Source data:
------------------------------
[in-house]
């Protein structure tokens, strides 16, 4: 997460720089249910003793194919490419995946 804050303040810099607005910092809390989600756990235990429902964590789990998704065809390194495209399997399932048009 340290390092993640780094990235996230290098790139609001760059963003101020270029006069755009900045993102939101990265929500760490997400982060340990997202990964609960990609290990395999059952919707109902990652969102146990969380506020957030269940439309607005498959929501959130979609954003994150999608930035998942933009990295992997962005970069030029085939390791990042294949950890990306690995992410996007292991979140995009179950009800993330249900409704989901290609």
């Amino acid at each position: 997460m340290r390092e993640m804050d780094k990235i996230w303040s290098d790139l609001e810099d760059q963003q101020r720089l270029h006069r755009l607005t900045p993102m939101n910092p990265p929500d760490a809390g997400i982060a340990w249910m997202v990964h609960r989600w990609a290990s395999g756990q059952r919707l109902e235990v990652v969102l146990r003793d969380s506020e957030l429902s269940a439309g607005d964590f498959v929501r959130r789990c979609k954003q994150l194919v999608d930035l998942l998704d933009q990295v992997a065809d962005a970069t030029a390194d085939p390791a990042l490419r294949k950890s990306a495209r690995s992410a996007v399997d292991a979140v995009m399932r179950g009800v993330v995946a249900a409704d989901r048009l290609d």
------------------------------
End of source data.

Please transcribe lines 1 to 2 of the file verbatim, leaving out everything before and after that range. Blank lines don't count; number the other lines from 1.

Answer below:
[in-house]
């Protein structure tokens, strides 16, 4: 997460720089249910003793194919490419995946 804050303040810099607005910092809390989600756990235990429902964590789990998704065809390194495209399997399932048009 340290390092993640780094990235996230290098790139609001760059963003101020270029006069755009900045993102939101990265929500760490997400982060340990997202990964609960990609290990395999059952919707109902990652969102146990969380506020957030269940439309607005498959929501959130979609954003994150999608930035998942933009990295992997962005970069030029085939390791990042294949950890990306690995992410996007292991979140995009179950009800993330249900409704989901290609």